• TennHedge

Bitcoin for Complete Beginners

As Bitcoin's price continues to rise, so does the amount of interest in the digital currency on behalf of the general public. This mini-article is for the very people aforementioned, those who have little to no prior knowledge of Bitcoin. I will quickly give an overview of what Bitcoin is, how to begin saving with Bitcoin, and finally a few things to do moving forward to further increase your knowledge on this intricate subject.

What Is Bitcoin?

I'm going to keep my Bitcoin definition free of too much specific or technical info, as there are a plethora of articles out there that go into much more detail in describing Bitcoin than I wish to; I want to make Bitcoin as simple as possible for the average person to understand.

Bitcoin is simply a digital currency, of which only 21,000,000 will ever exist. Bitcoin lives on the Bitcoin blockchain, which is a network of computers running the Bitcoin source code that document Bitcoin transactions. This computer network is one of the largest and most secure networks on this planet, and has never been hacked. The network is anchored by thousands upon thousands of individual 'miners' who confirm transactions with specialized computer equipment in exchange for fees and Bitcoin rewards, ensuring that all of the rules for the network are being followed; therefore, Bitcoin is backed by an immense amount of computing power and energy.

Bitcoin is a decentralized network, meaning that there are no central servers or authorities responsible for its upkeep (just like the internet). No government can ban Bitcoin or inflate away its value. If you use proper security techniques, nobody can take your Bitcoin from you or prevent you from buying more. Since Bitcoin uses encryption, it is difficult (if not impossible under certain conditions) for anyone to know who you are and how much Bitcoin you have.

Bitcoin is a trustless network, as all transactions are published to the blockchain for all to see, nobody can double spend their Bitcoin. Bitcoin is the fairest money on Earth, with that fairness being enforced by cold, hard computer code. Bitcoin is thus the most secure, incorruptible, and scarce money on the planet today.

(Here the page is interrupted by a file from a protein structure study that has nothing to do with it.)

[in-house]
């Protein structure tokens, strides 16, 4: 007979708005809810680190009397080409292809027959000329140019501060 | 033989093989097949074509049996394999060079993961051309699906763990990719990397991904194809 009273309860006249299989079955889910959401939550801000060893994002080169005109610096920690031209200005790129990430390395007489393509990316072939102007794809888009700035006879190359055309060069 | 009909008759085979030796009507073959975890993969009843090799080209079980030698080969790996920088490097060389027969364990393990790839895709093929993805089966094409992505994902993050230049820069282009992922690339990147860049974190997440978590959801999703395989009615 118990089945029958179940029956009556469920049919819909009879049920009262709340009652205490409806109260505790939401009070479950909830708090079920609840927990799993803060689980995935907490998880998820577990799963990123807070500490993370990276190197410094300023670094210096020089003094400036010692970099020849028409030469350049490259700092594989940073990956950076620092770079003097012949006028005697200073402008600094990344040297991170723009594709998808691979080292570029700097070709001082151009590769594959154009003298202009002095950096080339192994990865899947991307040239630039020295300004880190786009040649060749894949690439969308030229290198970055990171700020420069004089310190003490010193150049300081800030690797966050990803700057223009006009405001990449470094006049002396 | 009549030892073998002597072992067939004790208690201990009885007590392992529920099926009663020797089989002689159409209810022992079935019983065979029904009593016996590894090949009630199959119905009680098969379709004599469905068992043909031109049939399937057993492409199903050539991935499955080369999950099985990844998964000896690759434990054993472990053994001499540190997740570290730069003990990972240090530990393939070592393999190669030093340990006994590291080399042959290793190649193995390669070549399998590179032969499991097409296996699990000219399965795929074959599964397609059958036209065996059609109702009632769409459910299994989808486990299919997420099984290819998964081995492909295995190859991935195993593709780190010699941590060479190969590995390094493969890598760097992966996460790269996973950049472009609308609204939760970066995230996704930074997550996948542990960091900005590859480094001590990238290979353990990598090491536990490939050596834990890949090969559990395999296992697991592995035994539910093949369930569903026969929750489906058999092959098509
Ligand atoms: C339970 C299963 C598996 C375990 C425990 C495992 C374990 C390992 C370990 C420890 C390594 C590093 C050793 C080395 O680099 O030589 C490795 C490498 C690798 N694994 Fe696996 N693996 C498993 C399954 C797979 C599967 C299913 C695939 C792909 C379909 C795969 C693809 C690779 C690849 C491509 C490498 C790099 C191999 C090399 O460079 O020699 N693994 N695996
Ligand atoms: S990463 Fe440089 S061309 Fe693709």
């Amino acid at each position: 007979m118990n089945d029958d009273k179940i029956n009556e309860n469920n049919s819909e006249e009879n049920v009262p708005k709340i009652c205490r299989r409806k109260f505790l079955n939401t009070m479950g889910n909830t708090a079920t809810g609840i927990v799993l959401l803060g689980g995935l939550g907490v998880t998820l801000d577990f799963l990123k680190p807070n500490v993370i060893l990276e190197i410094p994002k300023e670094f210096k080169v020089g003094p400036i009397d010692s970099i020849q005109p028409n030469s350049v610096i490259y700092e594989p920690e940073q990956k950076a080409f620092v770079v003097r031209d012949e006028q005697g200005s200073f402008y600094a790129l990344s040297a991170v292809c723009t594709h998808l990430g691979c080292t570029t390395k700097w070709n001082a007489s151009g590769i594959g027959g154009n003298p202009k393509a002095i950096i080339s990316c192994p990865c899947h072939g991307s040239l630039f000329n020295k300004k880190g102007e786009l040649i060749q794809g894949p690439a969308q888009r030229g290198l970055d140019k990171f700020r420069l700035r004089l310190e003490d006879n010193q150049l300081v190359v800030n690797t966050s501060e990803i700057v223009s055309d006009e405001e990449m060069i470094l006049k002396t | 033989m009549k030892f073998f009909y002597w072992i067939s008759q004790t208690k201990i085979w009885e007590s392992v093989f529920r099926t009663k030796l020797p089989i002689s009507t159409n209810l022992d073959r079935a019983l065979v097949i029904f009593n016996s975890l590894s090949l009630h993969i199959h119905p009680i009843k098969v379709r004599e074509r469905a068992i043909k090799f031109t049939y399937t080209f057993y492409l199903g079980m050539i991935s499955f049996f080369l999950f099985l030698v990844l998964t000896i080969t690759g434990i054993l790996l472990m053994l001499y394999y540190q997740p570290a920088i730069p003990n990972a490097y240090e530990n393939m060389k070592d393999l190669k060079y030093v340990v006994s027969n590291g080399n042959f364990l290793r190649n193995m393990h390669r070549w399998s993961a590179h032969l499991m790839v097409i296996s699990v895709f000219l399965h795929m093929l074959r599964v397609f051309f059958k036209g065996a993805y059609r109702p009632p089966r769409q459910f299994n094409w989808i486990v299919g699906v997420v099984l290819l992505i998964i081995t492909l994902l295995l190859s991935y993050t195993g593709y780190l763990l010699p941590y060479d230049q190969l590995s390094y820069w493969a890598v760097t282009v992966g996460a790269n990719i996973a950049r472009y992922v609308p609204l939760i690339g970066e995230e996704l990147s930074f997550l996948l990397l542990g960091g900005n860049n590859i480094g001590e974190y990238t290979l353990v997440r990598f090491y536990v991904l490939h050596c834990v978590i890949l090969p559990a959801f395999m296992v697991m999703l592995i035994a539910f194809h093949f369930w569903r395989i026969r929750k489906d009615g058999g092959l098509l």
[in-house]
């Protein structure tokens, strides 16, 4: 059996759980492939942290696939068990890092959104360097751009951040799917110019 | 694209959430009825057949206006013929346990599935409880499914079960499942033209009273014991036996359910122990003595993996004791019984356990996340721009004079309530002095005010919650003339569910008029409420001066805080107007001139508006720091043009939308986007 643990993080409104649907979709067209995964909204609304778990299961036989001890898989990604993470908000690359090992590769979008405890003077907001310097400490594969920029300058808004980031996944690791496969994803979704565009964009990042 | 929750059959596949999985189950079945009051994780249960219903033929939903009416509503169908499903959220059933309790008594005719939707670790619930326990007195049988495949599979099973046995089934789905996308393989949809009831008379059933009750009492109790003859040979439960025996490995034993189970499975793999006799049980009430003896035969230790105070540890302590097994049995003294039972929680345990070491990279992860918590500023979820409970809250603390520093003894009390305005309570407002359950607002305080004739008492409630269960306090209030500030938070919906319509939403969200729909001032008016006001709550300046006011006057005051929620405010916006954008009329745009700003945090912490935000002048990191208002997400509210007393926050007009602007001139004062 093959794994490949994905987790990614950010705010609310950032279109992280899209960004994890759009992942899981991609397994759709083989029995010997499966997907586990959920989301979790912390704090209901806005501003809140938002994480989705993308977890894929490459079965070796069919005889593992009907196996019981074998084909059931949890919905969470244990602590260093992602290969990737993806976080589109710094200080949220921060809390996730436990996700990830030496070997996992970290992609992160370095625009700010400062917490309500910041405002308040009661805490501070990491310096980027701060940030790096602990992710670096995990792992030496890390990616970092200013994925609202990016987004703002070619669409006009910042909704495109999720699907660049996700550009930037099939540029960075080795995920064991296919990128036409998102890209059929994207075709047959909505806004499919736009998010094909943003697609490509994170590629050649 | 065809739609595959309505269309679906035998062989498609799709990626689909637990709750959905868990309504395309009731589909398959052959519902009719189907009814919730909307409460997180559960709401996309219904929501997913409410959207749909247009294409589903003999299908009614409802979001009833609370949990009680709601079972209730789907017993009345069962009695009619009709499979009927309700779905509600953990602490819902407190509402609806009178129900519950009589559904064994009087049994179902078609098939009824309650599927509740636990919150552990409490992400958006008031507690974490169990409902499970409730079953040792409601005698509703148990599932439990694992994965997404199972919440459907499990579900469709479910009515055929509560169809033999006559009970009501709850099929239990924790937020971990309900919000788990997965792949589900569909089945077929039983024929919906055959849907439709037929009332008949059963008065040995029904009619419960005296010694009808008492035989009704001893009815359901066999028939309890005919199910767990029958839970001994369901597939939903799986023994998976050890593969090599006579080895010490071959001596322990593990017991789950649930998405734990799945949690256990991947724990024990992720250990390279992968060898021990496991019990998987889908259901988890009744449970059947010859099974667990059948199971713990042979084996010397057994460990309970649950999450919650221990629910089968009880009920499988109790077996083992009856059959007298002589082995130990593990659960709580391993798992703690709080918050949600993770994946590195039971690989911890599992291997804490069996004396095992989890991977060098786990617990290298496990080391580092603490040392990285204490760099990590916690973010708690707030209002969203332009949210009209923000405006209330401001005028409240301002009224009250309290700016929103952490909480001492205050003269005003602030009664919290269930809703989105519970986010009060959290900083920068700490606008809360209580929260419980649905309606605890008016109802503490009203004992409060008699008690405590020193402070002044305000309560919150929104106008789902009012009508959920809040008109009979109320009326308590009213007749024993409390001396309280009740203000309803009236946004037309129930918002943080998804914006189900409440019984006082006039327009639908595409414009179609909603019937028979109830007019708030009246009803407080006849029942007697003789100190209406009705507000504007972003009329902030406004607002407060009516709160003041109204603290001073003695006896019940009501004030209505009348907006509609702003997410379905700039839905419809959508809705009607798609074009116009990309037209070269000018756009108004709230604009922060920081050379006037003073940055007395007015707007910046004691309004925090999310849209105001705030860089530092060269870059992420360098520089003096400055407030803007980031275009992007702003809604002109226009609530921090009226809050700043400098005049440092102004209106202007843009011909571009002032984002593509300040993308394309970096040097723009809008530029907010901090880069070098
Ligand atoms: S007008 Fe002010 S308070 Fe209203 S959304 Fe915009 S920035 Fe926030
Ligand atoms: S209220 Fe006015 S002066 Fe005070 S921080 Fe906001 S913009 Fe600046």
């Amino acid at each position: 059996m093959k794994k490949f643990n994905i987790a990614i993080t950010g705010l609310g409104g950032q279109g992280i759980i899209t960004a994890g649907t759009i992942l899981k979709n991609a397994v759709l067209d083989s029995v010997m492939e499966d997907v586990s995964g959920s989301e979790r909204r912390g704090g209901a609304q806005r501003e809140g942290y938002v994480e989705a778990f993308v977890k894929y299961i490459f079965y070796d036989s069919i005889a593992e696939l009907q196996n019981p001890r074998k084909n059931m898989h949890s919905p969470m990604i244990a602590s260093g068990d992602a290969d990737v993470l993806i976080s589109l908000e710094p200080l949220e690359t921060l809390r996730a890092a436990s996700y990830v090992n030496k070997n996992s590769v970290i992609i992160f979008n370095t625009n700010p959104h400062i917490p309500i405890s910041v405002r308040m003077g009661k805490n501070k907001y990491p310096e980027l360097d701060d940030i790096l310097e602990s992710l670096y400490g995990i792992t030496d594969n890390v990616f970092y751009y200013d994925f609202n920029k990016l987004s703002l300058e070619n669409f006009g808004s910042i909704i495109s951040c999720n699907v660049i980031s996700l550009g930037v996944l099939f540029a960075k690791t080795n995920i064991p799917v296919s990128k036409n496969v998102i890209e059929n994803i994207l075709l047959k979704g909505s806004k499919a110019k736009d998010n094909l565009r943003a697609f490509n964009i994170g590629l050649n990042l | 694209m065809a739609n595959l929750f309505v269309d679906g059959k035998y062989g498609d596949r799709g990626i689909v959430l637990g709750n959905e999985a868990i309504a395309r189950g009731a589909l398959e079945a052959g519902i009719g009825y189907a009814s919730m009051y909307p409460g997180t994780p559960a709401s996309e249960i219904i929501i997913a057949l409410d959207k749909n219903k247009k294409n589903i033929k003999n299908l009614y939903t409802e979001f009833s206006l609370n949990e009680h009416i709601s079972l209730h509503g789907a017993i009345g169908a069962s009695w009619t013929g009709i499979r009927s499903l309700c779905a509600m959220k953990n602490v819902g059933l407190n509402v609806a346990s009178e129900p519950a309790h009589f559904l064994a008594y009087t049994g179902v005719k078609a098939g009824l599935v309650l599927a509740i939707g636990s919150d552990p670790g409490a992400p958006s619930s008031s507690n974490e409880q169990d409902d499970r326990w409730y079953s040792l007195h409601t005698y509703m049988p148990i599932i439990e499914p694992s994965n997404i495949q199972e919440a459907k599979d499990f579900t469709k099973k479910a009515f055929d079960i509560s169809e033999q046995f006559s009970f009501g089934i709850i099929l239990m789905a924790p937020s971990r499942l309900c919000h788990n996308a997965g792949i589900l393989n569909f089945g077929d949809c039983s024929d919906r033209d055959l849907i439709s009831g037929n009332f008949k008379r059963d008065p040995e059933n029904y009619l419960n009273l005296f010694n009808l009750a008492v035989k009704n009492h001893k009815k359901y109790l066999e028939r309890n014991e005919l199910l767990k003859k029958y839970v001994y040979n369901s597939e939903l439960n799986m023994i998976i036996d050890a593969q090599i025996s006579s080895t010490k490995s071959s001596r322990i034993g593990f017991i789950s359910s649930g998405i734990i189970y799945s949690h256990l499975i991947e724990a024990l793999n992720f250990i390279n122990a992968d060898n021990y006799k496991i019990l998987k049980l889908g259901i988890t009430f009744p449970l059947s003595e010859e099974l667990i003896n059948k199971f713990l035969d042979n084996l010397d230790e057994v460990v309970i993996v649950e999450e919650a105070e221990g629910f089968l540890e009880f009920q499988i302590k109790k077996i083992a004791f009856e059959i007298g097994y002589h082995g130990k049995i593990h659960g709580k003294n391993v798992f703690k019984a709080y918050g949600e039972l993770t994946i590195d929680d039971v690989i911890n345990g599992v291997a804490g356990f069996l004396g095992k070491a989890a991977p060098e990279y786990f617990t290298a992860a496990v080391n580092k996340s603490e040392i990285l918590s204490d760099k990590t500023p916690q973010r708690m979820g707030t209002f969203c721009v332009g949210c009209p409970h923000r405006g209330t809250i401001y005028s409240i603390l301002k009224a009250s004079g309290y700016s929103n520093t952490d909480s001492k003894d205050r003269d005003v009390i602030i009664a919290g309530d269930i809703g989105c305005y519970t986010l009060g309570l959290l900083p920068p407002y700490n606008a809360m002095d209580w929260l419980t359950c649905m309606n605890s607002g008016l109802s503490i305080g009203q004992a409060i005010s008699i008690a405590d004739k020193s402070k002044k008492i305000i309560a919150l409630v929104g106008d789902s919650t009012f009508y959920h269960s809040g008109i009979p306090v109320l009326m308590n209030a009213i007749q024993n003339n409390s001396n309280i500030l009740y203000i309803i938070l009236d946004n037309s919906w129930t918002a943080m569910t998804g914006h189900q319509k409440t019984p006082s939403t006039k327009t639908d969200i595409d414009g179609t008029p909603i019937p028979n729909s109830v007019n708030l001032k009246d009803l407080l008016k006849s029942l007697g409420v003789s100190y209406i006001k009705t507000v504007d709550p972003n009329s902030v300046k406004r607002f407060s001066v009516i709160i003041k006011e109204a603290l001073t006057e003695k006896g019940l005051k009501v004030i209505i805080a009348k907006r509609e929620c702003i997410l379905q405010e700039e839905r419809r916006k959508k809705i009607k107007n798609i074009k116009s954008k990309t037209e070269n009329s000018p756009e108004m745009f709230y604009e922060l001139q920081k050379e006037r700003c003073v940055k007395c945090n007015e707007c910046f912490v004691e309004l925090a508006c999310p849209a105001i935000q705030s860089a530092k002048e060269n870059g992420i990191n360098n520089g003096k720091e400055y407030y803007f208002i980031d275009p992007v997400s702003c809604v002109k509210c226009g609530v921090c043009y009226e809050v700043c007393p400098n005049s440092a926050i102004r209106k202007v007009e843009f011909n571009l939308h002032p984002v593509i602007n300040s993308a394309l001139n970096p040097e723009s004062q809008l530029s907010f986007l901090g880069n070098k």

How Do I Get Started With Bitcoin?

To start saving with Bitcoin, you will need to choose a point of purchase for your Bitcoin, and plan for how you wish to store your coin. I will only discuss KYC (Know Your Customer) methods of Bitcoin purchase, but there are non-KYC options that exist. Cash App, Coinbase, and Gemini are all reputable Bitcoin exchanges that are relatively user-friendly when it comes to buying Bitcoin. One of the best ways to save with Bitcoin is to buy the same amount in regular intervals, also known as dollar cost averaging. For example, buying $25/week for the past three years would have netted you $13,885, a 253.77% return for a $3,925 principal.

Once you have purchased Bitcoin, it is time to transfer it to your personal wallet. Remember, NEVER leave your Bitcoin on an exchange. The Bitcoin network has never been hacked, but exchanges have been hacked several times during Bitcoin's existence. If an exchange gets hacked, there are really no options for getting your Bitcoin back, as the nature of Bitcoin means that transactions cannot be reversed. Wallets come in two formats for the most part: hardware and software. Hardware wallets are physical devices used for storing your Bitcoin offline (cold storage), meaning your wallets are not constantly connected to the internet. Trezor and ColdCard are the two hardware wallets I would recommend, Trezor being the best for novices. Software wallets can be wallets used on your smartphone or your desktop/laptop computer. Wasabi, Samourai, and Blockchain aren't bad choices for software wallets. Storing your Bitcoin in a wallet that is connected to the internet is considered 'hot storage,' and a good rule of thumb is to transfer all of your Bitcoin into cold storage as quickly as you can, to lower the risk of hacking. Seed phrases are 12 or 24 ordered word lists that are your wallet backups, they can be used to access your funds if you forget or cannot access your wallet login. Seed phrases can also be compatible with a range of wallet services, not just the one you had been using. NEVER tell anyone your seed phrase, enter your seed phrase into a computer, or take photos of your seed phrase. The best storage for your seed phrase, in my opinion, is memorization.

Furthering Your Bitcoin Knowledge

Now that you are a Bitcoiner, there are always other things you can do to further your knowledge. The first step I would recommend is buying a book called "The Bitcoin Standard" by Saifedean Ammous. This book was a life-changing experience for me, and will teach you many things as to why Bitcoin is changing the world. I would also follow some leading Bitcoiners on Twitter:

Pierre Rochard (@pierre_rochard), Saifedean Ammous (@saifedean), Anthony Pompliano (@APompliano), Max Keiser (@maxkeiser), Michael Saylor (@michael_saylor), Jack Mallers (@JackMallers), Marty Bent (@MartyBent), Michael Goldstein (@bitstein), Matt Odell (@matt_odell), and Vijay Boyapati (@real_vijay).

I will have most certainly left off many other great people from this list, but these are who came to mind at this time.

Finally, take the time to read some of the great minds of the Austrian economic school, such as Rothbard, Hayek, and Mises.

Good luck.


You should always consider seeking financial advice from a licensed advisor before making decisions with your money, and you should not consider anything I write as financial advice but merely my opinion. Getting your financial house in order is a prerequisite for Bitcoin saving, in my opinion.

Disclosure: nothing in this article should be considered financial advice and I am not a financial advisor. Do your own research as everything in finance carries risk.